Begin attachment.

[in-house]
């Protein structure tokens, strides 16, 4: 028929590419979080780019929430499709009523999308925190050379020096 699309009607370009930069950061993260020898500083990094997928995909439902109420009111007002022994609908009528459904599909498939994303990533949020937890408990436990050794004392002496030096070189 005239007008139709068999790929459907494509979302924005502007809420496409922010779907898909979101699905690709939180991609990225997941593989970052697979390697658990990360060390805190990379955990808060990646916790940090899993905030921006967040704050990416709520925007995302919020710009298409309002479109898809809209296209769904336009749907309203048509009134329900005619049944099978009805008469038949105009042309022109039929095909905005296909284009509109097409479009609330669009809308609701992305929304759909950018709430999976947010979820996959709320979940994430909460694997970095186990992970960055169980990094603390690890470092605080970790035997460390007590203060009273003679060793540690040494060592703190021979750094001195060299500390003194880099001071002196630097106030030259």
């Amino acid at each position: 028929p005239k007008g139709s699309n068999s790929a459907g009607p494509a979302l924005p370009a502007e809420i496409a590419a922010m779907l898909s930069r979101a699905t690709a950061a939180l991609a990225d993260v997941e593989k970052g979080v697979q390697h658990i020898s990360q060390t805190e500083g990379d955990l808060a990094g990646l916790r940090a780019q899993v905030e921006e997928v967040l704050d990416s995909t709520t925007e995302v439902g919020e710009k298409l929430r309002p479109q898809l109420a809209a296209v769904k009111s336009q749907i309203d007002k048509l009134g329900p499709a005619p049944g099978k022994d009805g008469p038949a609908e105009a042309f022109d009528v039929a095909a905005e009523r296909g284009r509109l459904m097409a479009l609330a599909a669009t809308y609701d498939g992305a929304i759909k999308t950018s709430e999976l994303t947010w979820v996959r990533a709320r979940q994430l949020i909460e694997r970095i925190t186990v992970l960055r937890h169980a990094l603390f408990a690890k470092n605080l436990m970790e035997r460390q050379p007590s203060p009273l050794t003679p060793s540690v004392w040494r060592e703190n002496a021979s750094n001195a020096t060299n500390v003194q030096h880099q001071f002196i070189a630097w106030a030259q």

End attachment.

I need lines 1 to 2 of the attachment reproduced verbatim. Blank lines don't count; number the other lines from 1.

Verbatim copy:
[in-house]
């Protein structure tokens, strides 16, 4: 028929590419979080780019929430499709009523999308925190050379020096 699309009607370009930069950061993260020898500083990094997928995909439902109420009111007002022994609908009528459904599909498939994303990533949020937890408990436990050794004392002496030096070189 005239007008139709068999790929459907494509979302924005502007809420496409922010779907898909979101699905690709939180991609990225997941593989970052697979390697658990990360060390805190990379955990808060990646916790940090899993905030921006967040704050990416709520925007995302919020710009298409309002479109898809809209296209769904336009749907309203048509009134329900005619049944099978009805008469038949105009042309022109039929095909905005296909284009509109097409479009609330669009809308609701992305929304759909950018709430999976947010979820996959709320979940994430909460694997970095186990992970960055169980990094603390690890470092605080970790035997460390007590203060009273003679060793540690040494060592703190021979750094001195060299500390003194880099001071002196630097106030030259």